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A first look at Magika

A new format identification tool, from Google.| ·1607 words
Registries-of-Practice Digital Preservation
Andy Jackson
Andy Jackson
Fighting entropy since 1993
Table of Contents

There was a little flurry of excitement on #DigiPres Mastodon a few days ago when we heard about Google’s new format identification tool. In particular, the application of machine learning techniques is of interest to a lot of us, as many formats cannot be identified using traditional heuristics like ‘magic numbers’. This applies to a lot of text formats, like programming language source files, and people working in digital preservation have been talking about creating tools like this for a long time.

So, has Google come to save us?! Well, the official announcement starts off by saying:

“Today we are open-sourcing Magika, Google’s AI-powered file-type identification system, to help others accurately detect binary and textual file types.”

But it rapidly becomes clear that the authors understand that optimal coverage, performance and accuracy of format identification depend on the context you’re working in. For them, this means tuning for the following use case:

“Internally, Magika is used at scale to help improve Google users’ safety by routing Gmail, Drive, and Safe Browsing files to the proper security and content policy scanners.”

So, while this is an interesting example of working towards high precision at large scale, it is not necessarily going to be useful to other communities interested in format identification. As one of the authors was quick to make clear:

Nevertheless, it’s interesting to study this work, to help us understand what it might take to build the All-Singing All-Format Ident-o-matic machine of our dreams.

Context and Coverage #

This first release of Magika covers about 100 formats, which is enough to identify 97% of the items they are scanning. With only 3% remaining, and plans to support more formats, surely they’ll be done soon!

Sadly not. As I’m sure the authors know, and as I expect most of you will already have learned from experience, the distribution of formats across realistic collections is rarely so simple. In a way, the most interesting result here is that they managed to get to 97% with so few formats!

There’s CSV but no TSV. Adobe Illustrator but no Photoshop or InDesign. Or course, Powerpoint, Word, Excel, Outlook, but no MS Project. No Numbers/Pages/Keynote. Just two video formats, MP4 and WEBM. No HEIC or JP2.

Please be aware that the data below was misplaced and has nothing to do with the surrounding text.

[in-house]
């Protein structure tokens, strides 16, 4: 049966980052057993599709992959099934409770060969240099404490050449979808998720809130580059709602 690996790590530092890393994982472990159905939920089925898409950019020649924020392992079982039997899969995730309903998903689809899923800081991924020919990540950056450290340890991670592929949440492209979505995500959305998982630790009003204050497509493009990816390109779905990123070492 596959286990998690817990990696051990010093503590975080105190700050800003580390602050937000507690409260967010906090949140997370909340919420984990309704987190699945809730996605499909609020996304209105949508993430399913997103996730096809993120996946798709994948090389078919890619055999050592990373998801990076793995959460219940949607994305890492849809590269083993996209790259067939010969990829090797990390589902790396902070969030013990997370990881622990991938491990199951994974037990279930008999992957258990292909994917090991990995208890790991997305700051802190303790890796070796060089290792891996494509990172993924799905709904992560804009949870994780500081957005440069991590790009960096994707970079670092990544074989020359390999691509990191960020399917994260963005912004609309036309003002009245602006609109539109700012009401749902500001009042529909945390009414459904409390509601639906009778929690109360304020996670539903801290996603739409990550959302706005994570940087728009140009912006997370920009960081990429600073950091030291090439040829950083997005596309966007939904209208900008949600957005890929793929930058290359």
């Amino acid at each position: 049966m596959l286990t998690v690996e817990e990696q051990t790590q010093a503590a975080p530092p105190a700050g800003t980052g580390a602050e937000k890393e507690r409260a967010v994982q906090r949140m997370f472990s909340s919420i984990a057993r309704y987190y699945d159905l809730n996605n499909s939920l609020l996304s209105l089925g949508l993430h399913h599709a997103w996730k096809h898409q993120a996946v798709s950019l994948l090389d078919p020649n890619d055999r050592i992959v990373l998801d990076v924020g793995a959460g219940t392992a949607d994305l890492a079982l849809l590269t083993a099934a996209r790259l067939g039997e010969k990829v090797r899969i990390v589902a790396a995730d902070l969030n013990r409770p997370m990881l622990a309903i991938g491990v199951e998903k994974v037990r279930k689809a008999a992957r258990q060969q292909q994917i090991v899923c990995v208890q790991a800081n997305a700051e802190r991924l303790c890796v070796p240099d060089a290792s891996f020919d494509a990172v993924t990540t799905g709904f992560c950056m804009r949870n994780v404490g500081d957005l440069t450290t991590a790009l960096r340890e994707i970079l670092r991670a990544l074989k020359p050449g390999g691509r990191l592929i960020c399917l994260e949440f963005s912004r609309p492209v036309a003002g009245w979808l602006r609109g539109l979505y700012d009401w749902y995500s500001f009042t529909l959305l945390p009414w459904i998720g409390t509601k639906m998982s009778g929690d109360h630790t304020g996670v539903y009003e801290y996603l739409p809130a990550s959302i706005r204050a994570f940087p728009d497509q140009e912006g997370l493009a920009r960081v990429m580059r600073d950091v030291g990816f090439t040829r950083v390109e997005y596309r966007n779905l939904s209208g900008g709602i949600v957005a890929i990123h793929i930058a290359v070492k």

I’m not trying to criticise the Magika team – they are approaching this problem in a very sensible way. I’m trying to make the point that there will likely be thousands of formats in the long tail hiding under that innocent-looking 3%.

I suspect that how important this is, and what the ‘skew’ of that long-tail looks like, is very dependent on your collection. And while there are formats I think of as characteristic of different niches (like AutoCAD, DNG, Matlab, R, GeoTIFF, RSS), the truth is there may be hundreds or even thousands of formats that only crop up in a handful of collections. This kind of variation could also happen below the level of ‘format’. For example, I’d expect the kind of HTML that gets stored on Google Drive to be consistently different to that used in emails, or found in the wilds of a web archive.

Granularity #

As well as coverage, it’s also interesting to look at tools like Magika to see what they consider the appropriate level of granularity of identification. Traditionally, those of us working in digital preservation have sought to identify files at the level of different versions of formats, with PRONOM being the quintessential example. This approach has been applied widely, but does have some limitations.

Firstly, it assumes that file formats have clearly defined versions, and tends to imply they are drawn from formal specifications. Not all formats are like that.

Secondly, and relatedly, this model doesn’t map very well onto how format identification tends to be used in practice in the wider technology sector. Google isn’t asking ‘what format is this’ to record it as a fact for future use. They are doing it to work out which bits of software will understand which files. Therefore, the granularity of the identification is driven by the expectations of what processes are going to be applied downstream.

I’m guessing that’s why they don’t care which version of a format they have. Similarly, they have a single category for source code in the C family, a single category for Outlook formats, a single category for Windows Executables.

Again, this is not a criticism. It just illustrated that the appropriate granularity can also depend on your context.

Methodology #

While this particular (open source) tool and (closed source) model may not be all that useful outside the context of cloud storage information security, perhaps we can use the same approach to make our own model or tool?